The Massachusetts Office of the Inspector General (IG) issued the “Advisory for Municipalities and Other Public Awarding Authorities Using Energy Broker Services” on October 20, 2016. The result of a two-year review, it offers guidance and best practices in selecting and managing energy professionals. Although written primarily for cities, towns and housing authorities, the recommendations are applicable to a broad range of nonprofit and public entities.
Most critical to the IG was the need for public entities to conduct a competitive procurement, stating that “[a] competitive procurement process, when conducted properly, typically yields the best rates and desired services.” PowerOptions has long known and proven the value of competitive procurements. Every one of our members benefits from energy supply programs borne out of a rigorous RFP (request for proposal) process that ensures competitiveness of price and other important terms. The size of our consortium provides leverage to negotiate extremely favorable supply arrangements, and members save both time and the expense of conducting an individual procurement.
The Advisory outlined important concerns about brokers and the broker relationship, identifying broker experience, cost and duration of agreements as primary areas of risk. In terms of technical training, there are no tests or exams to ensure knowledge and qualifications; brokers must attend a training session and pay a $100 fee—that’s all. And they are paid quite handsomely for that small investment. Entities examined by the IG paid their electricity brokers between $6,000 and $36,000 annually, and one paid nearly $50,000 annually for both electricity and natural gas.
Brokers’ fees are embedded (hidden) in the price and not itemized in any billing. In fact, many of the entities studied had difficulty determining exactly how much they were actually paying their broker. Part of that confusion is because the broker gets paid for the entire duration of any supply agreement they help to negotiate. At PowerOptions, we refer to this as the broker annuity. And institutions can unknowingly trigger an evergreen clause, automatically renewing the broker’s contract. As the IG stated, “[i]t was not unusual to see this scenario play out several times in a row with the same broker.”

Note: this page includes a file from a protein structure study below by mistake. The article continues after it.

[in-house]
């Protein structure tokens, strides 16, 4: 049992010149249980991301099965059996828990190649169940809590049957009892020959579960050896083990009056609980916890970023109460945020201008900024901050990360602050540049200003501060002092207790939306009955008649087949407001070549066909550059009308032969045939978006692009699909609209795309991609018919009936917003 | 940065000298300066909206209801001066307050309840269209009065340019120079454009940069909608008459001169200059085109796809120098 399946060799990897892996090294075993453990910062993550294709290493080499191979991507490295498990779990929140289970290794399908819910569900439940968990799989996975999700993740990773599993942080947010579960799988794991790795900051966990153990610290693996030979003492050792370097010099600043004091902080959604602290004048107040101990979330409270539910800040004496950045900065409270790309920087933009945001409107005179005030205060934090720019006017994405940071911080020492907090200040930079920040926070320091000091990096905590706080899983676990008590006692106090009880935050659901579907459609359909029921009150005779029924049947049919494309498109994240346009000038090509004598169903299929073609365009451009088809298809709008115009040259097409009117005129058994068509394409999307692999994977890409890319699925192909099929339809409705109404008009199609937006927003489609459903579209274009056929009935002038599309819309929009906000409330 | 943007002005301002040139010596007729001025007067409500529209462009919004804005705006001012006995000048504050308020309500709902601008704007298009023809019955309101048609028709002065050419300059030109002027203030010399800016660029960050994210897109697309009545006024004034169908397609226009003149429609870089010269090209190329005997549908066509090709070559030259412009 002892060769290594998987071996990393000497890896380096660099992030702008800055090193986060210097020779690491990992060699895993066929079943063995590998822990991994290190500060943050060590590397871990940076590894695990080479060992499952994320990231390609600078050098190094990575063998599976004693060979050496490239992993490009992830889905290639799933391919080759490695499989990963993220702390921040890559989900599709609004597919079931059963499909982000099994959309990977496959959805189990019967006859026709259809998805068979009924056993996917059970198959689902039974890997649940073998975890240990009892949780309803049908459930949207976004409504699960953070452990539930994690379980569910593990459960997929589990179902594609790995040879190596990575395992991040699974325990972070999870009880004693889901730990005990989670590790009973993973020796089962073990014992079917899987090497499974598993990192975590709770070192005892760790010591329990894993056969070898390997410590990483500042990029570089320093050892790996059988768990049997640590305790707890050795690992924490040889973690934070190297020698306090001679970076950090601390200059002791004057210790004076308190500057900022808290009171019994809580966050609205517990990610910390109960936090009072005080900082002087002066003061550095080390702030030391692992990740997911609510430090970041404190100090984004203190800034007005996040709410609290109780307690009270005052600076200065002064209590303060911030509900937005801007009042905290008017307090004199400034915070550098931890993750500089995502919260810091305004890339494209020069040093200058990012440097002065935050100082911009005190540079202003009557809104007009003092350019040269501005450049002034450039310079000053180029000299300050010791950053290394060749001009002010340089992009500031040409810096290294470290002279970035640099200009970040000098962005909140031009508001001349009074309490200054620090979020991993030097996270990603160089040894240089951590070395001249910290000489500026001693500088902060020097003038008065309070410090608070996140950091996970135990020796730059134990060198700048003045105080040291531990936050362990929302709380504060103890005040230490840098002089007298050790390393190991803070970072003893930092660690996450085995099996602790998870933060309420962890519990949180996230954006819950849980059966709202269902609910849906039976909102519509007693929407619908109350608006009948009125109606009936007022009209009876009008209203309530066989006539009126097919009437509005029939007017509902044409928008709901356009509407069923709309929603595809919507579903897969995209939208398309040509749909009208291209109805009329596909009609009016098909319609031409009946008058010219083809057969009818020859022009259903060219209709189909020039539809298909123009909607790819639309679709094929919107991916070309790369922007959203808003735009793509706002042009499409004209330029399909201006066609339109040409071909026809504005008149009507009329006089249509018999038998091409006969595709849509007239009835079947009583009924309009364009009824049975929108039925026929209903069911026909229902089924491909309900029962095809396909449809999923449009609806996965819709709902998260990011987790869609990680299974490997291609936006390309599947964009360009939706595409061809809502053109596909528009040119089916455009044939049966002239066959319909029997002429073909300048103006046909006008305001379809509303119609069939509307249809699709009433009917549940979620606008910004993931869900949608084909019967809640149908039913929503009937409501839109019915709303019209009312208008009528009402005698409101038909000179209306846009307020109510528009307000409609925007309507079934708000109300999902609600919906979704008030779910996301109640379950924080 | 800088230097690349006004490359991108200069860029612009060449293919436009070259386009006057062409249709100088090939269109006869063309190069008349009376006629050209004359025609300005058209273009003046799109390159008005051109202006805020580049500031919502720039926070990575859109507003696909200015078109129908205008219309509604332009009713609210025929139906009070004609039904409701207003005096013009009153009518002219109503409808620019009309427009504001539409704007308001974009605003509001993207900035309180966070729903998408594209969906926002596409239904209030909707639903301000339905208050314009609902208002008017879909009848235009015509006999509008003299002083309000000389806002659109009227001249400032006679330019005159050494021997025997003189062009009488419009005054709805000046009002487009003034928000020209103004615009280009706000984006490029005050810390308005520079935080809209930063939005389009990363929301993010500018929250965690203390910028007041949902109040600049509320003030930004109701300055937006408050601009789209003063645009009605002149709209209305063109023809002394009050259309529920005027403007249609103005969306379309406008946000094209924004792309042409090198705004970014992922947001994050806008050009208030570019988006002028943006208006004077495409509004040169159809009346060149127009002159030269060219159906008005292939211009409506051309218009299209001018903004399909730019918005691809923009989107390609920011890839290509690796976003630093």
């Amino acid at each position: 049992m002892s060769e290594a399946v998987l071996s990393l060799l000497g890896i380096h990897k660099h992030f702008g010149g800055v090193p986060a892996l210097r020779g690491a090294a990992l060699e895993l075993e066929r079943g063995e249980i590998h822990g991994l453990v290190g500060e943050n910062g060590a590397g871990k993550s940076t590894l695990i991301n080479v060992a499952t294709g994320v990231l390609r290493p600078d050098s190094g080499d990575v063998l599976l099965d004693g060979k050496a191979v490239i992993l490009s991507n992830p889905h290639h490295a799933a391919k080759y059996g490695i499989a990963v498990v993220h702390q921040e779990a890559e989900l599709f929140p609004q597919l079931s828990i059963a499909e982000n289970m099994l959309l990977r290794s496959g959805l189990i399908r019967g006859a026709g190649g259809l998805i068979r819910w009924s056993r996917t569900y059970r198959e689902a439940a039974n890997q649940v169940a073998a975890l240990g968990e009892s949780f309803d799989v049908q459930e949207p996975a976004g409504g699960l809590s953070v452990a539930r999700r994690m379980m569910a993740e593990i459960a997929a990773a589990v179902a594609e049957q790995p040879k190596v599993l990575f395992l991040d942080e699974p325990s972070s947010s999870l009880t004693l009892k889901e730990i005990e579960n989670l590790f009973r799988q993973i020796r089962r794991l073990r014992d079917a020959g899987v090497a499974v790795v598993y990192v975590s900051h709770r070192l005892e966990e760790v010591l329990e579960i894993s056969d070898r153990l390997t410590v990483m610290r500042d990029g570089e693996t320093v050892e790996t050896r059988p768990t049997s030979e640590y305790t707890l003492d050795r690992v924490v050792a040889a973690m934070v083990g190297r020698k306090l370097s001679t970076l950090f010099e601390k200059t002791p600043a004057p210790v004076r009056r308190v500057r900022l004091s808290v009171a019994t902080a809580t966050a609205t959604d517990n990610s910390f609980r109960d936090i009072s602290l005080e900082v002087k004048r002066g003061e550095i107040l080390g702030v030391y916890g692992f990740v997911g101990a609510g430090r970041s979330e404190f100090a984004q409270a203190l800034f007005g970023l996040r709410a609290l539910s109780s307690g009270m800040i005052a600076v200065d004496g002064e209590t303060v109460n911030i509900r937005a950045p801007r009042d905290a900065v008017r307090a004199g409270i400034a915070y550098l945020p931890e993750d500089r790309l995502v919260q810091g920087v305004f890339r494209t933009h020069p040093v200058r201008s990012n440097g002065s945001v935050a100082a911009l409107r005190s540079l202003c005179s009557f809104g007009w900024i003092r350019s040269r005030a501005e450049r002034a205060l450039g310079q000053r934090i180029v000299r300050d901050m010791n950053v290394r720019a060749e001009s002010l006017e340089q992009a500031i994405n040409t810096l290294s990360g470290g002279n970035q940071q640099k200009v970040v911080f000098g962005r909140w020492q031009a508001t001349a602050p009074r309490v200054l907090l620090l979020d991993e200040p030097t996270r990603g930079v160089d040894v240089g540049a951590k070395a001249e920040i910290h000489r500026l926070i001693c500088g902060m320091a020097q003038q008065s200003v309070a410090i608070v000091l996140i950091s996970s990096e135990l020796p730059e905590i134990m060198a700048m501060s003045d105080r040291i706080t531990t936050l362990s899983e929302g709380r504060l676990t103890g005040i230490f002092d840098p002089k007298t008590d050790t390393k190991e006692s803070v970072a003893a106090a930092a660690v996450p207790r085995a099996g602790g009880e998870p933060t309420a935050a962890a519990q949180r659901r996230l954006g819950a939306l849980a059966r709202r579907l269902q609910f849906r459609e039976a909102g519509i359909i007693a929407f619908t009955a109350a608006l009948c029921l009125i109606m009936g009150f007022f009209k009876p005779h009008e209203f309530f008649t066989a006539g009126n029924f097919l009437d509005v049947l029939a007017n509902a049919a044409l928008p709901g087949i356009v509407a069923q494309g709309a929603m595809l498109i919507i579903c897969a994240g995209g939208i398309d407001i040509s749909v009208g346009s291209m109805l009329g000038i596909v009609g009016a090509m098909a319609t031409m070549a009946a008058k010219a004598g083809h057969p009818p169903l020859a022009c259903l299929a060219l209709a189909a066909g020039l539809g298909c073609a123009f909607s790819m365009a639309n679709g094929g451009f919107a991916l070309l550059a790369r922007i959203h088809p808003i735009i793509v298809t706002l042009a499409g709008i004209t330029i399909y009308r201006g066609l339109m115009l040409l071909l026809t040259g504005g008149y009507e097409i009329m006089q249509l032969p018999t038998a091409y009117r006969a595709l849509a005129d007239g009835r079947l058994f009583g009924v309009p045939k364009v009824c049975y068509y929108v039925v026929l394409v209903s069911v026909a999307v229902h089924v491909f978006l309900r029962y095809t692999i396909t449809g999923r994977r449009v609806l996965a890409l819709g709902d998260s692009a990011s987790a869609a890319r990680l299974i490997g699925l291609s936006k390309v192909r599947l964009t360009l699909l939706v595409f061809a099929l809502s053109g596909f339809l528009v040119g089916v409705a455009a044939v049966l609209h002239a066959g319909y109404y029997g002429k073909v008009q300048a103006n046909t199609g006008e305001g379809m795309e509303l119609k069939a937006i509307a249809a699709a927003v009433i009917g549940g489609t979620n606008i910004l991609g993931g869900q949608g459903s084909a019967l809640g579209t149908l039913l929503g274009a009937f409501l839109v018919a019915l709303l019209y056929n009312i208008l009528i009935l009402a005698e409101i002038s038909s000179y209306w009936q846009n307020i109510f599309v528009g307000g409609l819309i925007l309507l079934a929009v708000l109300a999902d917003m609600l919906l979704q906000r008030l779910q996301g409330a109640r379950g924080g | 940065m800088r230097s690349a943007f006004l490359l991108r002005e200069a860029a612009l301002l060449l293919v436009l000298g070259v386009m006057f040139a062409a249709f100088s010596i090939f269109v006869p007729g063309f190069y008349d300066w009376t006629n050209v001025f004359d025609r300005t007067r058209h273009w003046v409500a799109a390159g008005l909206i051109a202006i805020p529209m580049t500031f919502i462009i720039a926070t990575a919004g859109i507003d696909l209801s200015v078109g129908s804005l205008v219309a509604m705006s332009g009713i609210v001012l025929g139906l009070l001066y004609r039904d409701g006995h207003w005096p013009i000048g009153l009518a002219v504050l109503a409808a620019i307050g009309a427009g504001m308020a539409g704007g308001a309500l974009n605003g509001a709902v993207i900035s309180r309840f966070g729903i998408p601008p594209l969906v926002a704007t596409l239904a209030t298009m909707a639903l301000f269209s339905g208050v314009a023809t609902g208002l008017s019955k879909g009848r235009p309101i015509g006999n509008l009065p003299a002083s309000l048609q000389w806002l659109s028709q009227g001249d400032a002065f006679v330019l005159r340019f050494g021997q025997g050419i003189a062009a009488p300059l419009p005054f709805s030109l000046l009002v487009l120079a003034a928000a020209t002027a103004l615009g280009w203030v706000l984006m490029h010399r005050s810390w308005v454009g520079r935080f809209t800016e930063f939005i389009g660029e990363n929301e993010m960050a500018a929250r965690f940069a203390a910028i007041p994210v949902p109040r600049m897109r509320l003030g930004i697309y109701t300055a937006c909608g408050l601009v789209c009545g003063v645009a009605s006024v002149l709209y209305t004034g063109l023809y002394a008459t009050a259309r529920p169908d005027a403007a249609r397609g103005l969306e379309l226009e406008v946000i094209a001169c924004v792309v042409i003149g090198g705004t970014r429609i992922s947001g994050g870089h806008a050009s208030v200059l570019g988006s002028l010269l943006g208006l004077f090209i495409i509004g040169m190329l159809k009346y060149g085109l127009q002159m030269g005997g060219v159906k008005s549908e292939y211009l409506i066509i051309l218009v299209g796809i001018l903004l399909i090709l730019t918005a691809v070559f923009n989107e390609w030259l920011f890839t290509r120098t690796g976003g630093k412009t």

The IG also took issue with the amount of service brokers were providing, especially in light of their large, ongoing payments. Many brokers essentially disappear between contract renewals, only to initiate contact again for a new supply arrangement—often for a longer term than is useful for the customer. The advisory states that “[i]t is in a broker’s best financial interest to encourage public awarding authorities to extend supply agreements well into the future (sometimes as far as six years) regardless of whether that is in the public awarding authority’s best interest.”
At PowerOptions, our fee is structured to allow us to advise members objectively. Our suppliers pay an annual fixed payment, regardless of sales. While it is not added onto members’ prices, dividing the consortium’s fee by the total usage results in a number that is only a fraction of brokers’ typical fees. In addressing consortiums the IG noted, “energy-buying consortiums’ annual fees are relatively low.” And further stated, “a consortium uses the diversity of the load profile of its members to solicit favorable aggregated and individualized prices.”
The IG made one thing very clear: It is important for customers to be vigilant. As the Advisory concluded, “with energy prices rising and the energy market becoming increasingly complex, public awarding authorities have become particularly vulnerable when spending money on energy professionals such as energy brokers, and therefore need to do more to protect against waste and abuse.” PowerOptions wholeheartedly agrees.
Click here to read the Inspector General’s entire 31-page Advisory.